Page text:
Phronesis 59 (3):231-245 (2014)

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Roger Crisp
Oxford University
Abstract
This paper suggests that we understand Aristotle’s notion of nobility as what is morally praiseworthy, arguing that nobility is not to be understood impartially, that Aristotle is an egoist at the level of justification , and that he uses the idea of the noble as a bridge between self-interest and moral virtue. Implications for contemporary ethics are discussed
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DOI 10.1163/15685284-12341267
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References found in this work BETA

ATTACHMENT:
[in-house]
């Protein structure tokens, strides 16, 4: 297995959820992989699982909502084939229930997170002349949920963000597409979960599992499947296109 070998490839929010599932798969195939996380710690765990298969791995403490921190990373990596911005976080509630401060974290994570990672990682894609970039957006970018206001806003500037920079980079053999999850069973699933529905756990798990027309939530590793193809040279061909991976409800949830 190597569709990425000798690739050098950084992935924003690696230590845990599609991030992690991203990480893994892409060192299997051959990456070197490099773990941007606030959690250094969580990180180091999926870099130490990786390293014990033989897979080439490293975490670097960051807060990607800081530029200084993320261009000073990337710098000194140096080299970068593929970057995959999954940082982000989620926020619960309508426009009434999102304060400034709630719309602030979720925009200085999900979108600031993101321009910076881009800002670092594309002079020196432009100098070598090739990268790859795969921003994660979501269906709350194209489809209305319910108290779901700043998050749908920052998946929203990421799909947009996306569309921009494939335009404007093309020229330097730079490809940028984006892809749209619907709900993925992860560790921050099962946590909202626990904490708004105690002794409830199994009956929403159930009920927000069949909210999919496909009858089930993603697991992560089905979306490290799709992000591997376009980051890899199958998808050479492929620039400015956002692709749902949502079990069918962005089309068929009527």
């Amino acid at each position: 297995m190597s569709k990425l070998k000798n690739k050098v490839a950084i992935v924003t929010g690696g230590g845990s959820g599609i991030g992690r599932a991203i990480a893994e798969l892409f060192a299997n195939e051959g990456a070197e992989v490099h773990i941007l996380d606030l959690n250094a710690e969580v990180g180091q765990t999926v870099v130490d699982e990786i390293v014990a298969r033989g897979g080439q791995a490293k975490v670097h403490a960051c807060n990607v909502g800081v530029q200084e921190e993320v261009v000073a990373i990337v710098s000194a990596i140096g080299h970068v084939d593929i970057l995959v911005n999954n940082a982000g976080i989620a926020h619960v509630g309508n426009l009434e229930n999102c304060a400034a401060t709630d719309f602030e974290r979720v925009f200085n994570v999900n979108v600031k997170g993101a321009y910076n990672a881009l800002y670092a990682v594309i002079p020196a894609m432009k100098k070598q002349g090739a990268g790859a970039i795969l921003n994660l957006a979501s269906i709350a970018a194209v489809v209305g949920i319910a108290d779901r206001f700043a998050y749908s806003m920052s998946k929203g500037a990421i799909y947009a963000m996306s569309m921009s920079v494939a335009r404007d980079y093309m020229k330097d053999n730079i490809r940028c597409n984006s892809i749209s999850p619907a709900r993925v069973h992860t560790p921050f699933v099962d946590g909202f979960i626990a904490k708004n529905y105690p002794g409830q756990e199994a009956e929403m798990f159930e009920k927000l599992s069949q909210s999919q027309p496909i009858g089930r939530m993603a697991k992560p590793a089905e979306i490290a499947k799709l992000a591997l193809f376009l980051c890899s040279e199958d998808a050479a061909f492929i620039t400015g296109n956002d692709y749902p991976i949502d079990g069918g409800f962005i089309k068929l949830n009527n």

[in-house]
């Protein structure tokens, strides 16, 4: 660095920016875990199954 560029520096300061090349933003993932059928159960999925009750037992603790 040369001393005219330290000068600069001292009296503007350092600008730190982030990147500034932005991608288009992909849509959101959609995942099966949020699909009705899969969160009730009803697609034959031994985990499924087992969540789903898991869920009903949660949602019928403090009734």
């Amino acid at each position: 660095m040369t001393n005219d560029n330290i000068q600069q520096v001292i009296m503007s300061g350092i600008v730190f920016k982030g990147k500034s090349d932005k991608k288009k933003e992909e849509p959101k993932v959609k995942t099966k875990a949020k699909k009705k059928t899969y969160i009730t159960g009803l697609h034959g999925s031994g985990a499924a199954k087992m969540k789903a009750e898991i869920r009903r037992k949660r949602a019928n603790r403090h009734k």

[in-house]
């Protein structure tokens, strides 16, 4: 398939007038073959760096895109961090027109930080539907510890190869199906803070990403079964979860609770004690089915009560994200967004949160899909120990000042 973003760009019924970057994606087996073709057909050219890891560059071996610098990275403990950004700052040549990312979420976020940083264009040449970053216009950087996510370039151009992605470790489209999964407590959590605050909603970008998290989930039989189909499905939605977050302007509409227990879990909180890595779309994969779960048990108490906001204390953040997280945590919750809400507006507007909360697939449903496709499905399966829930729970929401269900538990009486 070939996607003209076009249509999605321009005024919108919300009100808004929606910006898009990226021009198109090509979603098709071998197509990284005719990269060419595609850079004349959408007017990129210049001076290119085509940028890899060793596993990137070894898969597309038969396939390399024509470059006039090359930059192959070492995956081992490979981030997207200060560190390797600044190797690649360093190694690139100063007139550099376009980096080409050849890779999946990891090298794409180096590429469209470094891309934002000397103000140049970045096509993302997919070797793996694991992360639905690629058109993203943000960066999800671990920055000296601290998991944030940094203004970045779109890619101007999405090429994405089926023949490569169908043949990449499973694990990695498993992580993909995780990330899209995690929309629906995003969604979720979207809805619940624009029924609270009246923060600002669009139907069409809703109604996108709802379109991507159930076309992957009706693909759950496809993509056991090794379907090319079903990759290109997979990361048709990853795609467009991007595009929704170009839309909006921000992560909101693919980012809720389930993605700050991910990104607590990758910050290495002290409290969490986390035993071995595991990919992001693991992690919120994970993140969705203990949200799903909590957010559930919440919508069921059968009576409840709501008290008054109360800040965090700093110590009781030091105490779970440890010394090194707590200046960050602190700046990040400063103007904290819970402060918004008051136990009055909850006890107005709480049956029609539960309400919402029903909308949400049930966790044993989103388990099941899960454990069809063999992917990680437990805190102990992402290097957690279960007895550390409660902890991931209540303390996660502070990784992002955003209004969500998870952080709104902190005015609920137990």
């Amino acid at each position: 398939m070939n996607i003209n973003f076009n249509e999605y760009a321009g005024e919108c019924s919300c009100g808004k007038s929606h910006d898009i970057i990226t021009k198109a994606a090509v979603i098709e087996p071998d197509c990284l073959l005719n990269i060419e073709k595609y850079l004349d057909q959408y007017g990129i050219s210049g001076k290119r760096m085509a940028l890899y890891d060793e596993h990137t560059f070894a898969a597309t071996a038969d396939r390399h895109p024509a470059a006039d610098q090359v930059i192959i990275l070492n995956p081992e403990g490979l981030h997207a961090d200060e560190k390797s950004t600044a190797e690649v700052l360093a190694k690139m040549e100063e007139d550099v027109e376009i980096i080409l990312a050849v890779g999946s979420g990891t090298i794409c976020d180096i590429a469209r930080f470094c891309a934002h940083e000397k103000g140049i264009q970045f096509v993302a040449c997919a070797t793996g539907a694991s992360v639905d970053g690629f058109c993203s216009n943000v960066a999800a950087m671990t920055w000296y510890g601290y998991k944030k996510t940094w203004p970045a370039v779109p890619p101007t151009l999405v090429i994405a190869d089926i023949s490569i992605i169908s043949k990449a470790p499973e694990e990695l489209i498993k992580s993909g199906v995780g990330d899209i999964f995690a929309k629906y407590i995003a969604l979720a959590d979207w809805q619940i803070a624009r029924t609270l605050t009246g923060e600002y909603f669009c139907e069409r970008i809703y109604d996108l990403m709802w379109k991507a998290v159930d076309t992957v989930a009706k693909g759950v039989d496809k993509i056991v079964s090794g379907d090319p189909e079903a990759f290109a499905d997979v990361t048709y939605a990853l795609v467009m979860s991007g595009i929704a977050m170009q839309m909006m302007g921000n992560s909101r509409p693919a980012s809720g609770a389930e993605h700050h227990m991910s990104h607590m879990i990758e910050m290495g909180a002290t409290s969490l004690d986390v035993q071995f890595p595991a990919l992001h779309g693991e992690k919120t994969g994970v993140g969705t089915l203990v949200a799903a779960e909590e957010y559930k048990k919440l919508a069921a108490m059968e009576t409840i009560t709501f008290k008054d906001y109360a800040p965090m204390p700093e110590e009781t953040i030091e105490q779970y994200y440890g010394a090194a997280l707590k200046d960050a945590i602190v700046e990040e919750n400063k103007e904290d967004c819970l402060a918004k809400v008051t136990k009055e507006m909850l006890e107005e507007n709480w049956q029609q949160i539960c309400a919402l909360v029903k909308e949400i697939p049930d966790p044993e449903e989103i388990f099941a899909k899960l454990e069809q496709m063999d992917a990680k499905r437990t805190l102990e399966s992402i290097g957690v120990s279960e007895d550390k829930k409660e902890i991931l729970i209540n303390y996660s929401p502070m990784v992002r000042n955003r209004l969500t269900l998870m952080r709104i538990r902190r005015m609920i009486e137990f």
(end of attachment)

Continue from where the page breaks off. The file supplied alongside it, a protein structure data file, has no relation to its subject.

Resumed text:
The Methods of Ethics.Henry Sidgwick - 1874 - Thoemmes Press.
Natural Goodness.Philippa Foot - 2001 - Oxford University Press.
Persons, Character, and Morality.Bernard Williams - 1981 - In James Rachels (ed.), Moral Luck: Philosophical Papers 1973–1980. Cambridge University Press.
The Schizophrenia of Modern Ethical Theories.Michael Stocker - 1976 - Journal of Philosophy 73 (14):453-466.
The Humean Theory of Motivation.Michael Smith - 1987 - Mind 96 (381):36-61.

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Tracking Eudaimonia.Paul Bloomfield - 2018 - Philosophy, Theory, and Practice in Biology 10 (2).

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